After three years of legal wrangling, the question of whether an Eastern Shore chicken farmer violated the Clean Water Act and whether the company he grew the birds for was also responsible has finally headed to court.
In October, U.S. District Judge William Nickerson listened to arguments in Waterkeepers Alliance Inc. v. Alan and Kristin Hudson Farm and Perdue Farms, Inc., a suit that an environmental group brought against a Berlin chicken producer and the company for whom the husband-and-wife team grew their chickens.
The suit's outcome, unresolved at the time Bay Journal went to press, could change how the chicken industry has operated for decades — not just on Maryland's Eastern Shore, where the alleged Clean Water Act violations occurred, but nationwide. Conversely, it could also serve as a cautionary tale for environmental groups seeking to solve pollution problems through the courts. Before the trial, Nickerson warned that he could force the plaintiffs to pay the defendants' attorneys fees if the defendants prevail.
The case began in late 2009, when Assateague Coastkeeper Kathy Phillips and colleagues with the Waterkeeper Alliance, a network of local waterkeeper organizations based in New York, flew over the Eastern Shore looking for Clean Water Act violations from poultry farms. They were headed toward the Willards/Salisbury area, but something caught their eye over Berlin, MD.
It was a pile they suspected was chicken manure with a trench that led to a ditch that drained into Franklin Branch, a tributary of the Pocomoke River. State water testing on the farm south of the chicken houses revealed the levels of fecal coliform and E.coli were more than 100 times the acceptable standard.
The Maryland Department of the Environment later declared the pile was biosolids from a sewage treatment plant for nearby Ocean City. But the Waterkeepers maintained that the farmers, Alan and Kristin Hudson, were polluting waters of the state with their poultry operation. They also said that Perdue was responsible for the pollution, and that the Hudsons, contract poultry producers for Perdue, were in effect Perdue's employees.
Environmental groups have long assaulted the model for poultry growing on the Delmarva Peninsula, where thousands of farm families raise the birds as a second or even third source of income. Companies such as Perdue are "integrators." They supply the birds and the feed, but they do not own the waste that the birds produce. Poultry producers can use chicken manure to fertilize their fields, sell it to a neighbor or have Perdue clean out the house and dispose of the litter. Perdue will pick it up at no cost and recycle it into a fertilizer additive at its Perdue AgriRecycle facility in Delaware.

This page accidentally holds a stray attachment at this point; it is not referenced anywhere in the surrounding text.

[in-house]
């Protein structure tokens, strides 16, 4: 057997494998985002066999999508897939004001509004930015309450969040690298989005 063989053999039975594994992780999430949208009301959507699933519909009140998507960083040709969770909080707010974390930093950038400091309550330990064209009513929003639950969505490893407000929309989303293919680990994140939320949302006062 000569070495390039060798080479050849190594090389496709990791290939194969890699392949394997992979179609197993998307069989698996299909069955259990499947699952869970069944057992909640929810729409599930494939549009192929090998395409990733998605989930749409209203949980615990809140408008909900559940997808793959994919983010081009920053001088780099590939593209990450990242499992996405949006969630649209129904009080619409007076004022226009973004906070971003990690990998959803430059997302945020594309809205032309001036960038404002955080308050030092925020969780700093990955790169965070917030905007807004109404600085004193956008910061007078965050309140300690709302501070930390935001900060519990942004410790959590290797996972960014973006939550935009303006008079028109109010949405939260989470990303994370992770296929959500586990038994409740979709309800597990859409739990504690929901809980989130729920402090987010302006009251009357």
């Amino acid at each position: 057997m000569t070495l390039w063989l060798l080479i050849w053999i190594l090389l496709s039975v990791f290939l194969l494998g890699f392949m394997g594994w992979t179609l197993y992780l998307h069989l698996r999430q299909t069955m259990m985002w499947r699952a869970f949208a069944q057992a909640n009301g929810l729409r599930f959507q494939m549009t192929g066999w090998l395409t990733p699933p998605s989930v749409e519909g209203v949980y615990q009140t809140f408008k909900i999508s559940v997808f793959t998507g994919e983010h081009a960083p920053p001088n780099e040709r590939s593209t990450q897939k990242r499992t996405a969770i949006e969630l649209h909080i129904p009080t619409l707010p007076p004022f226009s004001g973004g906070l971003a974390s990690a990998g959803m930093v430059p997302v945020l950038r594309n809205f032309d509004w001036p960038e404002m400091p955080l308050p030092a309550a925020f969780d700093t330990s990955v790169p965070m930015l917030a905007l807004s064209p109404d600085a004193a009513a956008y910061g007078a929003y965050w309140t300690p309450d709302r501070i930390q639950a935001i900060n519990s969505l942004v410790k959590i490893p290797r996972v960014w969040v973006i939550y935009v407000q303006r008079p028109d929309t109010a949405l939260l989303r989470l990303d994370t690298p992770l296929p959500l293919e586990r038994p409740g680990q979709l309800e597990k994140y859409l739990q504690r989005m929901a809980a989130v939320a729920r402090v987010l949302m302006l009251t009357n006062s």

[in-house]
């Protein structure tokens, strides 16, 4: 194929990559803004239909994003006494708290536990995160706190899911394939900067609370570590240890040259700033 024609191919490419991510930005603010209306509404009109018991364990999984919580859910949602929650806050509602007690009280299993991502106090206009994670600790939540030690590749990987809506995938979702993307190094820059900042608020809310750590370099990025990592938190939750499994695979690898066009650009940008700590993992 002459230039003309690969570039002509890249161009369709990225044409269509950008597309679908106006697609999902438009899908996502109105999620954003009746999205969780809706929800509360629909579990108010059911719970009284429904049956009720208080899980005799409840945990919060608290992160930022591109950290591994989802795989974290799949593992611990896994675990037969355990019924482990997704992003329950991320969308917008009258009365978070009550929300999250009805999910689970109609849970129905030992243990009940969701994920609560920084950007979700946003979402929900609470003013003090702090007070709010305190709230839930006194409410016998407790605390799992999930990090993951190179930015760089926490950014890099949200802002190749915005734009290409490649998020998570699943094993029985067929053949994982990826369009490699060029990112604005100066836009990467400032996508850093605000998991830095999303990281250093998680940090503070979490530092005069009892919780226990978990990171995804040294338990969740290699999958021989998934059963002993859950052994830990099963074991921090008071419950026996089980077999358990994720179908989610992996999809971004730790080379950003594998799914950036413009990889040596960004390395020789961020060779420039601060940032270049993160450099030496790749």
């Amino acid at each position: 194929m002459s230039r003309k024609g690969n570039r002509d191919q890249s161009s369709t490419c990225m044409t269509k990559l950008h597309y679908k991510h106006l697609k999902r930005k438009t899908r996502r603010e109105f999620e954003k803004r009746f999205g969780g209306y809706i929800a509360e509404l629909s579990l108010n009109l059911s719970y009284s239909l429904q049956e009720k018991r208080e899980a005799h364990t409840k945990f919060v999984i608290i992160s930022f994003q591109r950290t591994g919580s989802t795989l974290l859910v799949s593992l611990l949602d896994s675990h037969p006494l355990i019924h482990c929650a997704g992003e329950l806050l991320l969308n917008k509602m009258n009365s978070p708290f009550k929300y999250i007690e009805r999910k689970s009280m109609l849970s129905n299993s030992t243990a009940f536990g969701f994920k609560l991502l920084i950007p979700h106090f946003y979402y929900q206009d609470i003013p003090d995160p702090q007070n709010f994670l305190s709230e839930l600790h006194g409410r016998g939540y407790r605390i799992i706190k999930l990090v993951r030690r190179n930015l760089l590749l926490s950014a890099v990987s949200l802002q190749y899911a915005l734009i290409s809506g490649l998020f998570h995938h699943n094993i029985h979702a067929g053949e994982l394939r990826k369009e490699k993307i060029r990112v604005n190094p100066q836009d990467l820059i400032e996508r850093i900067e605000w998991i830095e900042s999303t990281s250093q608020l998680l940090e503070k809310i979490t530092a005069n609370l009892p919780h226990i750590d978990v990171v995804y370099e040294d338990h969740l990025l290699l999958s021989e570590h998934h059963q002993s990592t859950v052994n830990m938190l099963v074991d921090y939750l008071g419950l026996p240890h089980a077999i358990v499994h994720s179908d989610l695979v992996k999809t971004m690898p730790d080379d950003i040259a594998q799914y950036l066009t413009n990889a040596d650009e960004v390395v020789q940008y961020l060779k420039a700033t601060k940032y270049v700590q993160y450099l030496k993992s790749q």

But the lack of regulations surrounding the manure and how it can be applied historically has meant that piles of manure sit uncovered in fields or are applied at inappropriate rates and times. When it rains, that manure — which is rich in nitrogen and phosphorus, two main Bay pollutants — runs off into the Chesapeake.
Almost immediately after the Waterkeepers filed the suit, public relations skirmishes began. Perdue helped establish a group, Save Farm Families, that hosted chicken dinners and bull roasts to raise money for the Hudsons' legal fees. A video on the Save Farm Families website portrayed the Hudsons as an All-American family, farming with their two young children on land that had been in the Hudson family for decades. The Waterkeepers took to blogs and press accounts to remind the public that manure accounts for 19 percent of the Chesapeake Bay's total nitrogen loads and 26 percent of its total phosphorus, according to EPA estimates. They maintained the case was about pollution and the agribusiness conglomerates responsible for it, and not an attack on family farms.
Because the state-funded University of Maryland's Environmental Law Clinic was representing the Waterkeepers, legislators in Annapolis threatened to strip the law clinic of its state funding. In a letter to the law school's dean, Phoebe Haddon, Maryland Gov. Martin O'Malley called the suit a misuse of taxpayer resources and suggested the clinic would be hewing closer to its mission of public service if it represented the Hudsons, not the Waterkeepers.
For all of the fireworks leading up to the trial, the case inside Judge Nickerson's courtroom was rather subdued. Witnesses from the state explained how they conduct water tests generally and at the Hudson farm, while representatives from Perdue explained how the company raises birds. Law students carried boxes and binders filled with paperwork that the case has generated.
Environmental groups used the occasion of the lawsuit to press the EPA to more comprehensively regulate chicken farms.
On Oct. 11, two days after the trial began, Environment Maryland and the Pew Environment Group at a press conference in Baltimore's Fell's Point announced that 35,000 Marylanders had signed a petition to keep manure out of the Chesapeake. Environment Maryland said it was planning to deliver the petitions to the EPA office in Washington.
"We can't let agribusiness treat the Chesapeake like its personal sewer," said Meg Cronin, the group's advocacy director. "This isn't about finger pointing. This is about stating the obvious — that every pollution source is going to have to cut back."